All these are modern structures of
steel. The floors of the Shreve build
ing are gone, but none of them fell
in and it can be restored. Shreve
is a big jewelry firm. They lost their
bric-a-brac and their silver plate in
show cases, but the vaults are all
right. A military guard surrounds the
place. There is a guard also over the
vaults n all the bank buildings. The
bank vaults and safe deposit vaults
in the Crocker Woolworth Bank were
not even warmed through. Business
could be resumed in the ante-room of
the safe deposit vaults. The -Croker
tbuilding, which houses this bank, has
all its floors in place and..tie waLls
are in fairly .good condition. This
.too, can be restored without rebuild
ing. The same is true of the Hobart
building, except for the top part of
-th6fi'Vbior, which was damaged by
the earthquake. In the basement of
this building are the vaults of the
Union Trust Company, which are all
right. Assistant Cashier Rosenbaum
made an inspection yesterday and re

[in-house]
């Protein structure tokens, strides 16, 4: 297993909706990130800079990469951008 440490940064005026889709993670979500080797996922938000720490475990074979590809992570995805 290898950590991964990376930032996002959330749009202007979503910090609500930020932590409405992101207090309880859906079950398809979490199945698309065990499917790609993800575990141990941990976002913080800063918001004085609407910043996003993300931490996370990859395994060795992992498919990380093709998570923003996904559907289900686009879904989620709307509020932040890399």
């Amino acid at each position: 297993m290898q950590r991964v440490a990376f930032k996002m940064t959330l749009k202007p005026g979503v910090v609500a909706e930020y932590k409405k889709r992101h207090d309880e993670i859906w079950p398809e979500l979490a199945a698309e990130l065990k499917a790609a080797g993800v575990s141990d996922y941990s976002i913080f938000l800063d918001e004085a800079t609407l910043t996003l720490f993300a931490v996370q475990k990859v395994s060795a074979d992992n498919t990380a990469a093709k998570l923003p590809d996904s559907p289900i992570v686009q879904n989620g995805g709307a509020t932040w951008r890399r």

ported that all specie and securities
are saved. Mr. C'ombs, the chief
engineer, has been through the build
ing and. reports that it woIId be
safe to open it tomorrow.
The building of the First National
Bank was gutted by the fire from the
ground floor up, but the directors say
that the vaults are all right. The
Mutual Life building on the oppo
site corner of California and Mont
gomery streets, was entirely ruined
by the fire.
The United States Mint.
is damaged, but standing. It is un
der heavy guard of regulars. The
damage in the Hibernia Savings Bank
at Market and McAlister streets, was
mainly on the ground floor, which
was gutted. All the vault securities
and specie are intact. The:bank has
heavy deposits in its vaults and six
teen cavalrymen guard it. The pay
ing teller says that the bank stands
ready to pay all demands in full
when it opens..
Sam Daniels, paying teller of :The
Bank of California, stopped the. au
tomobile in which he was moving his
family from town to say that the
vaults of* that bank escaped.
The Sloan building is a total loss.
Strangely enough, the City of Paris
dry goods store, which was in a build
ing comparitively old is in such a
state that it can.probably be repaired.
None of the floors fell. The stock,
which was heavy, is, of course, a loss.
The White House
the biggest dry goods store except the